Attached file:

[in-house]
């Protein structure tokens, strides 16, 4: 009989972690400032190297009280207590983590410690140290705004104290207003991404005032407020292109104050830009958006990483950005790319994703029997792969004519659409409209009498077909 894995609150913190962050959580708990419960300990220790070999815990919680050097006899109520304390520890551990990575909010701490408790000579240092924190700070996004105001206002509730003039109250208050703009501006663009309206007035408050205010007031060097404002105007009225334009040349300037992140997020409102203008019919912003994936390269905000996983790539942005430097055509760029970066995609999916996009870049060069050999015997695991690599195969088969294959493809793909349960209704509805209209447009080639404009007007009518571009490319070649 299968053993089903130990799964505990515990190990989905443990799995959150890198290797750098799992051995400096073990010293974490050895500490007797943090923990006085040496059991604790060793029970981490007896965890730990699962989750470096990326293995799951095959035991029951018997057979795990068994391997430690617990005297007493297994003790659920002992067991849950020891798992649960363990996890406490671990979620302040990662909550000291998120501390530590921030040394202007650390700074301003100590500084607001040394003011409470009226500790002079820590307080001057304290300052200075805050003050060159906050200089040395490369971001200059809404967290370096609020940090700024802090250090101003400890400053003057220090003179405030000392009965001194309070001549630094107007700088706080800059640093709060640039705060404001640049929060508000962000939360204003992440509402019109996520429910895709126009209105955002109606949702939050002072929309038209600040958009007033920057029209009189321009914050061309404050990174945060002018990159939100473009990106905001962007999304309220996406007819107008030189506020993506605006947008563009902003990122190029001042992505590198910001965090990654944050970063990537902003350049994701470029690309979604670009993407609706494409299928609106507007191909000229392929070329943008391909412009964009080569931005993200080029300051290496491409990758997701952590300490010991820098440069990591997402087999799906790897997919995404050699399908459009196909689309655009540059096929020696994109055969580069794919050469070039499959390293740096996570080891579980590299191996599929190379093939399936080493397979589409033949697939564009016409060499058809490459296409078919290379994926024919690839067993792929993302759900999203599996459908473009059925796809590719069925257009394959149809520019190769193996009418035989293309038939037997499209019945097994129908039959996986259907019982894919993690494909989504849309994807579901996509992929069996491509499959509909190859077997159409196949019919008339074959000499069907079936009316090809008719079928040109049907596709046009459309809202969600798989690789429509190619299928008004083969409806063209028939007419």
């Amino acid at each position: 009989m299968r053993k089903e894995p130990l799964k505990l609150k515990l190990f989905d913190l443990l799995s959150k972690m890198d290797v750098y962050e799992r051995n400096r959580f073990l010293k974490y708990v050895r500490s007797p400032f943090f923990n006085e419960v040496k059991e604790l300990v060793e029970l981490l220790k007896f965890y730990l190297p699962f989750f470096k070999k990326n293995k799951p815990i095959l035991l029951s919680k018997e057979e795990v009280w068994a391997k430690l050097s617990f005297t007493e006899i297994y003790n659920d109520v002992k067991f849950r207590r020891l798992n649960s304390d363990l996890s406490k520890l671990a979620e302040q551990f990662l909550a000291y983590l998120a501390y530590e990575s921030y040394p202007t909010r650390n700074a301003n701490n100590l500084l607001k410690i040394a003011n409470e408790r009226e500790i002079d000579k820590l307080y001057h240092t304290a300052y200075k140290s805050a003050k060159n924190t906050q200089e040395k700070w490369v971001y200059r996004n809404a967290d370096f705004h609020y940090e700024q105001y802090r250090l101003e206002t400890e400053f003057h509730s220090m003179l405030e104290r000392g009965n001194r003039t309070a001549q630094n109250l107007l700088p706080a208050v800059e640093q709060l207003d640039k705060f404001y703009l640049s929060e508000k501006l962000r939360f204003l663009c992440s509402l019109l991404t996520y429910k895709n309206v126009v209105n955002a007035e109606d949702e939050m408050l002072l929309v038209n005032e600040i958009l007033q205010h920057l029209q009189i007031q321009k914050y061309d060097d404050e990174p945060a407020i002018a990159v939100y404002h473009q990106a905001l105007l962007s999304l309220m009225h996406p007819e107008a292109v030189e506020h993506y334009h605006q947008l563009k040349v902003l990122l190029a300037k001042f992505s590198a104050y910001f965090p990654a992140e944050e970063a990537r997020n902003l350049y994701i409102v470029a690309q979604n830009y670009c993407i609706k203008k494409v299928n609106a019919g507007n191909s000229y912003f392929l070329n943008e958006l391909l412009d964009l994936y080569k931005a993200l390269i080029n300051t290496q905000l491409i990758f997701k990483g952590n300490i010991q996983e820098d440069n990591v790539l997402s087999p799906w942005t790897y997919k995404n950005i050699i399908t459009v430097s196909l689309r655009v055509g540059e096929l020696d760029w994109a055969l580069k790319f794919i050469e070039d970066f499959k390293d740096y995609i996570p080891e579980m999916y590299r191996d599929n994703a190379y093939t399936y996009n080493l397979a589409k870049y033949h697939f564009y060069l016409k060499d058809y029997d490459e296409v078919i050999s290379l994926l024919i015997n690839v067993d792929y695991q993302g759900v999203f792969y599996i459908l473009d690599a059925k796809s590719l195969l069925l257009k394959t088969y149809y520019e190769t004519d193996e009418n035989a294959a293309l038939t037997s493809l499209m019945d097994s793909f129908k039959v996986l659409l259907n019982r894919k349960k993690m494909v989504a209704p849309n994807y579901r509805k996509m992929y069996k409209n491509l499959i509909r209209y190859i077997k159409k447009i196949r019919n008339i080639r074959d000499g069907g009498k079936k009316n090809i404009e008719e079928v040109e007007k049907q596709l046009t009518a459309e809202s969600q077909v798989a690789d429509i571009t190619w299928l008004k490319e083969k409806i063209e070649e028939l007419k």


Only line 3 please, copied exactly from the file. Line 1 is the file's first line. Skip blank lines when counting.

């Amino acid at each position: 009989m299968r053993k089903e894995p130990l799964k505990l609150k515990l190990f989905d913190l443990l799995s959150k972690m890198d290797v750098y962050e799992r051995n400096r959580f073990l010293k974490y708990v050895r500490s007797p400032f943090f923990n006085e419960v040496k059991e604790l300990v060793e029970l981490l220790k007896f965890y730990l190297p699962f989750f470096k070999k990326n293995k799951p815990i095959l035991l029951s919680k018997e057979e795990v009280w068994a391997k430690l050097s617990f005297t007493e006899i297994y003790n659920d109520v002992k067991f849950r207590r020891l798992n649960s304390d363990l996890s406490k520890l671990a979620e302040q551990f990662l909550a000291y983590l998120a501390y530590e990575s921030y040394p202007t909010r650390n700074a301003n701490n100590l500084l607001k410690i040394a003011n409470e408790r009226e500790i002079d000579k820590l307080y001057h240092t304290a300052y200075k140290s805050a003050k060159n924190t906050q200089e040395k700070w490369v971001y200059r996004n809404a967290d370096f705004h609020y940090e700024q105001y802090r250090l101003e206002t400890e400053f003057h509730s220090m003179l405030e104290r000392g009965n001194r003039t309070a001549q630094n109250l107007l700088p706080a208050v800059e640093q709060l207003d640039k705060f404001y703009l640049s929060e508000k501006l962000r939360f204003l663009c992440s509402l019109l991404t996520y429910k895709n309206v126009v209105n955002a007035e109606d949702e939050m408050l002072l929309v038209n005032e600040i958009l007033q205010h920057l029209q009189i007031q321009k914050y061309d060097d404050e990174p945060a407020i002018a990159v939100y404002h473009q990106a905001l105007l962007s999304l309220m009225h996406p007819e107008a292109v030189e506020h993506y334009h605006q947008l563009k040349v902003l990122l190029a300037k001042f992505s590198a104050y910001f965090p990654a992140e944050e970063a990537r997020n902003l350049y994701i409102v470029a690309q979604n830009y670009c993407i609706k203008k494409v299928n609106a019919g507007n191909s000229y912003f392929l070329n943008e958006l391909l412009d964009l994936y080569k931005a993200l390269i080029n300051t290496q905000l491409i990758f997701k990483g952590n300490i010991q996983e820098d440069n990591v790539l997402s087999p799906w942005t790897y997919k995404n950005i050699i399908t459009v430097s196909l689309r655009v055509g540059e096929l020696d760029w994109a055969l580069k790319f794919i050469e070039d970066f499959k390293d740096y995609i996570p080891e579980m999916y590299r191996d599929n994703a190379y093939t399936y996009n080493l397979a589409k870049y033949h697939f564009y060069l016409k060499d058809y029997d490459e296409v078919i050999s290379l994926l024919i015997n690839v067993d792929y695991q993302g759900v999203f792969y599996i459908l473009d690599a059925k796809s590719l195969l069925l257009k394959t088969y149809y520019e190769t004519d193996e009418n035989a294959a293309l038939t037997s493809l499209m019945d097994s793909f129908k039959v996986l659409l259907n019982r894919k349960k993690m494909v989504a209704p849309n994807y579901r509805k996509m992929y069996k409209n491509l499959i509909r209209y190859i077997k159409k447009i196949r019919n008339i080639r074959d000499g069907g009498k079936k009316n090809i404009e008719e079928v040109e007007k049907q596709l046009t009518a459309e809202s969600q077909v798989a690789d429509i571009t190619w299928l008004k490319e083969k409806i063209e070649e028939l007419k």